South Africa's national health department has set up a WhatsApp support service to provide information to locals. The automated service shares information ranging from symptoms, prevention tips and testing information to users after a keyword prompt. Over 1 million people have used it. Crucially, it also dispels growing myths about cures, from eating garlic to taking hot water baths, and sensitizes about possible scams looking to take advantage of the public's fears. While it offers citizens a credible source for information, South Africa authorities are also penalizing anyone spreading Covid-19-related misinformation with six-month jail terms and fines.
Pay TV operator Multichoice is streaming news channels for free, helping people keep up-to-date with what's happening.
As we go to press on Wednesday 25 March, it is clear that productions are grinding to a halt. Netlfix's Chief Content Officer has announced on CNN that:" "It's been a massive disruption - every one of our productions around the world are shut down". South African comedian Trevor Noah will no longer be on nightly on the Daily Show on Comedy central.
By contrast, South African public broadcaster SABC said yesterday yesterday that none of its TV productions had stopped filming. However, the public broadcaster said a number of upcoming shows in pre-production and scheduled to start shooting next month would be delayed. "At present, no active productions have experienced any Covid-19 cases, thus there is no shutdown of these active productions," acting SABC spokesperson Mmoni Seapolelo said.
Monde Twala, SVP for Editorial and Co-General Manager for ViacomCBS Networks Africa, said they were monitoring the pandemic and would adjust if necessary. MultiChoice, that broadcasts popular shows such as Isibaya and The Queen, yesterday confirmed that the Mzansi Magic telenovelas would continue filming. "We are in touch with all our production houses and consult with them on their assessment of individual productions," said Joe Heshu, MultiChoice group executive for corporate affairs.
The South African Independent Producers Organization (IPO) sounded the alarm in a statement this week, declaring that the industry had to move swiftly "to protect the cast and crew's health... and minimize the impact on their financial well-being." The organization, which represents hundreds of independent film, TV and video producers, stopped short of calling for an immediate shutdown, saying its members were "mindful of the economic implications of suspending or cancelling a shoot." However, the group said it doesn't see "how productions can continue indefinitely as the epidemic escalates." "Action is required today to reduce the exponential risk in virus spread," read the statement. These warnings are relevant for countries across the continent.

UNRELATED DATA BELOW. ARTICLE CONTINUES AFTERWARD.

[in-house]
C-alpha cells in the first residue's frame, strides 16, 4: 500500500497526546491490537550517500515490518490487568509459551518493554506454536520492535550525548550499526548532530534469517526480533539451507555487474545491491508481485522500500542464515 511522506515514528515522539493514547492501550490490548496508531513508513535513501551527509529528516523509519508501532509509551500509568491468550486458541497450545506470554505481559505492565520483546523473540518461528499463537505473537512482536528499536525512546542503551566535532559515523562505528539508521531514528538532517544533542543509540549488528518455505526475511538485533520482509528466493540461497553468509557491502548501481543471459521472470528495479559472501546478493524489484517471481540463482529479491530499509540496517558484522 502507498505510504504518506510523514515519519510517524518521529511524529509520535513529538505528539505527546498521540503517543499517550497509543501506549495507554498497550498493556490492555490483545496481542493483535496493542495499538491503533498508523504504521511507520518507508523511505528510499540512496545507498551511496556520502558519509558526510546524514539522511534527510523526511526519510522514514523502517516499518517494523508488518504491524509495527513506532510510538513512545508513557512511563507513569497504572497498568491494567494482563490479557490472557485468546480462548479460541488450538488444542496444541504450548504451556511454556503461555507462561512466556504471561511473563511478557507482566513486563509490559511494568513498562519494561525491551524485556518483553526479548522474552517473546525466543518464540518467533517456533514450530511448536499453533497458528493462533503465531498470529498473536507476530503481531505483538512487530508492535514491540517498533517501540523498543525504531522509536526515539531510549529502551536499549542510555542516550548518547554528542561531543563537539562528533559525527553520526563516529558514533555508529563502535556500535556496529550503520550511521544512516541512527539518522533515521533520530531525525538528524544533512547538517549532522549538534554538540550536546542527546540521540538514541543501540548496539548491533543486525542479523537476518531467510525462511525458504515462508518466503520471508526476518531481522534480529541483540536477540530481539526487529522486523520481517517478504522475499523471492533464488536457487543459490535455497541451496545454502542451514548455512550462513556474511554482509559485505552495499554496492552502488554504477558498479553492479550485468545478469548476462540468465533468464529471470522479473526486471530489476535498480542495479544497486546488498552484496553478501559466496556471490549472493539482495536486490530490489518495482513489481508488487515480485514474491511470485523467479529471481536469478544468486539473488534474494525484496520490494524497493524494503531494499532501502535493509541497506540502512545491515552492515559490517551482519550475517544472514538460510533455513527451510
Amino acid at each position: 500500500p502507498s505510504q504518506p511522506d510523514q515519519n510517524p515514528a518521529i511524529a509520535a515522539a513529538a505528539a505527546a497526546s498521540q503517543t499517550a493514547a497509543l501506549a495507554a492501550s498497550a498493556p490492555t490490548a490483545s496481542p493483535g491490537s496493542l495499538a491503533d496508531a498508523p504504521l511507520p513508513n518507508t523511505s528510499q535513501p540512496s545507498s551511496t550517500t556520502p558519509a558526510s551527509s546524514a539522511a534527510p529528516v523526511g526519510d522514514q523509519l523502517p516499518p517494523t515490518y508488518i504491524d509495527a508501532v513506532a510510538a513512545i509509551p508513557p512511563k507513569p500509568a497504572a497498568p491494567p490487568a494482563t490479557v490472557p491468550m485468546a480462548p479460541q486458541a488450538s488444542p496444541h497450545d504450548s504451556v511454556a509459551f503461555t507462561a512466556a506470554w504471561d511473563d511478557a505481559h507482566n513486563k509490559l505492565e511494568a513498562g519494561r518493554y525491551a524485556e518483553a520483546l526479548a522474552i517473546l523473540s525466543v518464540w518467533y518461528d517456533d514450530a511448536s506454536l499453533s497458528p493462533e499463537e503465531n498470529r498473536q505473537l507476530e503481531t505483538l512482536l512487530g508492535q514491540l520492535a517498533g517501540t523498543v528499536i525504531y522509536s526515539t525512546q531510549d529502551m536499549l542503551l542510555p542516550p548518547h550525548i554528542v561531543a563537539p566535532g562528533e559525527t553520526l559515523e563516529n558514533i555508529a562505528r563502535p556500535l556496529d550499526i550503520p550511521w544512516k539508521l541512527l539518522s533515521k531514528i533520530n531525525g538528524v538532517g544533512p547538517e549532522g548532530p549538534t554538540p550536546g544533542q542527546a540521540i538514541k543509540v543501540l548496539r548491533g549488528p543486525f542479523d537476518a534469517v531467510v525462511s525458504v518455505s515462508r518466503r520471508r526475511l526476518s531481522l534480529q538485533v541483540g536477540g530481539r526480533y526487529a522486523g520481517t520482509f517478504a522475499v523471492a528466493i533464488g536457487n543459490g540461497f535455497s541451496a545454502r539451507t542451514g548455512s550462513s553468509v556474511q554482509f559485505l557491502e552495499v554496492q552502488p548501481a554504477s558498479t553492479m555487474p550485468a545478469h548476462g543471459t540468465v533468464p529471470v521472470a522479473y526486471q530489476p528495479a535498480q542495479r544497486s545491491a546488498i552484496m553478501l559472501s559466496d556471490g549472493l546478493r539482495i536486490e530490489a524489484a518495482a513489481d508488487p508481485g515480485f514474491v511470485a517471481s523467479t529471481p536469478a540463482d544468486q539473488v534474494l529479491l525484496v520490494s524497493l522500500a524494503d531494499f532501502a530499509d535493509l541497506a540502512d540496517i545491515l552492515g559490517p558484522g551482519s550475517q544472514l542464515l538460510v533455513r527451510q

Production work on advertising and film that usually comes to Cape Town will be non-existent as travel bans have closed it down. Local crews, contractors and talent will be particularly hard hit.
Perhaps a new form of Covid-19 content will be self-generated by vloggers and podcasters. I'm already receiving a steady stream of this kind of self-made content. Comedy could be a real winner as we all need a laugh in these dark times.
Advertising is designed to make people want to buy things. Everything except food shops and pharmacies will likely be closed as the virus ramps up. So some drink and FMCG advertising may survive what may otherwise be a major spending pause. This will hit both TV and radio but also social media, press and Out-of-Home advertising.
Many African broadcasters are already financially on the edge. Pre-Covid-19, there had already been casualties and there may well be many more before the crisis recedes.
All the big international broadcast and film events have been postponed. The most recent news to come to us is that the ninth Cape Town International Animation Festival (CTIAF) has been postponed to 24 to 27 April 2021.
Awards ceremonies are also either not happening or trying to go online. In a statement to South Africa Channel24, the NFVF said: "In light of the announcement made by President Ramaphosa and the Government's strict actions in response to the COVID19 ("Coronavirus") outbreak, the National Film and Video Foundation (NFVF) would like to inform you that the 14th Annual South African Film and Television Awards (SAFTAs14) will no longer take place at the Sandton Convention Centre on 27 - 28 March 2020".
Postscript: Despite the usual conspiracy theories about the spread of Covid-19 (inevitably it's the fault of the the Americans), analysis has shown that it is of natural origin. Although there has to be a full analysis, early reports suggested it originated in wildlife markets in Wuhan. If one unhygienic market can kill large numbers of us globally, perhaps when we we're over the worst of Covid-19, we can all spend some significant time ensuring hygiene that makes it harder for something like this to happen again.